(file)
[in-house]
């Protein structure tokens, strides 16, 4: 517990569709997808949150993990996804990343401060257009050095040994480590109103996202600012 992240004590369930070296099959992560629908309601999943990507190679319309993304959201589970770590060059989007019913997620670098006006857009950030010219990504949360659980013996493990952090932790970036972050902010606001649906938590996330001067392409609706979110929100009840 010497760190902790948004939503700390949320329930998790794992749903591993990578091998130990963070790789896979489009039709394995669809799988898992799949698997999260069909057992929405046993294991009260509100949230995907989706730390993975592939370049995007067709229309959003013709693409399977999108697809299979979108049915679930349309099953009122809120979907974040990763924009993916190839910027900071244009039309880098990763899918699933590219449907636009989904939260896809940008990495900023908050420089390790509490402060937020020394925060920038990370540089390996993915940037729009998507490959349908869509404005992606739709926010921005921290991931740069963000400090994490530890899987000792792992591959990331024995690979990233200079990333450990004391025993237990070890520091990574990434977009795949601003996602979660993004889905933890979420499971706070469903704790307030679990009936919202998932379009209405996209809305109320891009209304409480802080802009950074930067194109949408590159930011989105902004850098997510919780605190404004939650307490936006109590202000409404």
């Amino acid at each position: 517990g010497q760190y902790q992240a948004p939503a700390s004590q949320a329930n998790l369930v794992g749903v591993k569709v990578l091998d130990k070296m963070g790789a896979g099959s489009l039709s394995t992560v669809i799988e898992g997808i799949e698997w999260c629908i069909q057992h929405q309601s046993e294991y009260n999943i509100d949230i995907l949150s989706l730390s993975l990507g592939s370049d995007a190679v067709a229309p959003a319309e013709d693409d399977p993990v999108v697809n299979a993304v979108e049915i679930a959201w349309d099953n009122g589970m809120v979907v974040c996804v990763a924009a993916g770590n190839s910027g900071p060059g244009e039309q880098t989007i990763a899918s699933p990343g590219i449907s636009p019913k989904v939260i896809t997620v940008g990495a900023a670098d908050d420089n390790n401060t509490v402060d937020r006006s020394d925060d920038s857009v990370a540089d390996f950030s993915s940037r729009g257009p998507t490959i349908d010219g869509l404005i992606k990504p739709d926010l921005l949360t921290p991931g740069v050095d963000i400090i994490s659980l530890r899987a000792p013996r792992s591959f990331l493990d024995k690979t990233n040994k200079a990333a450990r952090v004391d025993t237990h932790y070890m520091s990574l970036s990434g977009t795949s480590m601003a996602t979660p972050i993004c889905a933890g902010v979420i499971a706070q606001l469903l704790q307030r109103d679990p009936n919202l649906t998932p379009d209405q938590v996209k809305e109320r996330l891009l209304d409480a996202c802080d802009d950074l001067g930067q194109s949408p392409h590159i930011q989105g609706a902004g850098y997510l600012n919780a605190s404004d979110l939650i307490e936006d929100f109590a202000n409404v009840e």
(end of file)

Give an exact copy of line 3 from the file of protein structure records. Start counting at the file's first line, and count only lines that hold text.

């Amino acid at each position: 517990g010497q760190y902790q992240a948004p939503a700390s004590q949320a329930n998790l369930v794992g749903v591993k569709v990578l091998d130990k070296m963070g790789a896979g099959s489009l039709s394995t992560v669809i799988e898992g997808i799949e698997w999260c629908i069909q057992h929405q309601s046993e294991y009260n999943i509100d949230i995907l949150s989706l730390s993975l990507g592939s370049d995007a190679v067709a229309p959003a319309e013709d693409d399977p993990v999108v697809n299979a993304v979108e049915i679930a959201w349309d099953n009122g589970m809120v979907v974040c996804v990763a924009a993916g770590n190839s910027g900071p060059g244009e039309q880098t989007i990763a899918s699933p990343g590219i449907s636009p019913k989904v939260i896809t997620v940008g990495a900023a670098d908050d420089n390790n401060t509490v402060d937020r006006s020394d925060d920038s857009v990370a540089d390996f950030s993915s940037r729009g257009p998507t490959i349908d010219g869509l404005i992606k990504p739709d926010l921005l949360t921290p991931g740069v050095d963000i400090i994490s659980l530890r899987a000792p013996r792992s591959f990331l493990d024995k690979t990233n040994k200079a990333a450990r952090v004391d025993t237990h932790y070890m520091s990574l970036s990434g977009t795949s480590m601003a996602t979660p972050i993004c889905a933890g902010v979420i499971a706070q606001l469903l704790q307030r109103d679990p009936n919202l649906t998932p379009d209405q938590v996209k809305e109320r996330l891009l209304d409480a996202c802080d802009d950074l001067g930067q194109s949408p392409h590159i930011q989105g609706a902004g850098y997510l600012n919780a605190s404004d979110l939650i307490e936006d929100f109590a202000n409404v009840e």